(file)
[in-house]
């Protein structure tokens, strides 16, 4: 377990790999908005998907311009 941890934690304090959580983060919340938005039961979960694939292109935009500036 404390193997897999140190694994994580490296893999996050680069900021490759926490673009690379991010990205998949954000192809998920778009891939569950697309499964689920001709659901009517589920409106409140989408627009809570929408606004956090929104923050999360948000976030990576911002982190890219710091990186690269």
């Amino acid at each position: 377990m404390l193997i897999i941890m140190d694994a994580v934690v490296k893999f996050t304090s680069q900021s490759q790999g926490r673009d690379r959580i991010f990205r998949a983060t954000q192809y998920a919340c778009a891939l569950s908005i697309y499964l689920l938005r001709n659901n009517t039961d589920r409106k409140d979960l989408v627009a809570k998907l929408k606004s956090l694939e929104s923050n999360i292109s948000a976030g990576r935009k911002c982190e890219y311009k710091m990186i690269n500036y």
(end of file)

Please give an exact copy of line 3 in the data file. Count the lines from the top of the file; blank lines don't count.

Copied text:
């Amino acid at each position: 377990m404390l193997i897999i941890m140190d694994a994580v934690v490296k893999f996050t304090s680069q900021s490759q790999g926490r673009d690379r959580i991010f990205r998949a983060t954000q192809y998920a919340c778009a891939l569950s908005i697309y499964l689920l938005r001709n659901n009517t039961d589920r409106k409140d979960l989408v627009a809570k998907l929408k606004s956090l694939e929104s923050n999360i292109s948000a976030g990576r935009k911002c982190e890219y311009k710091m990186i690269n500036y």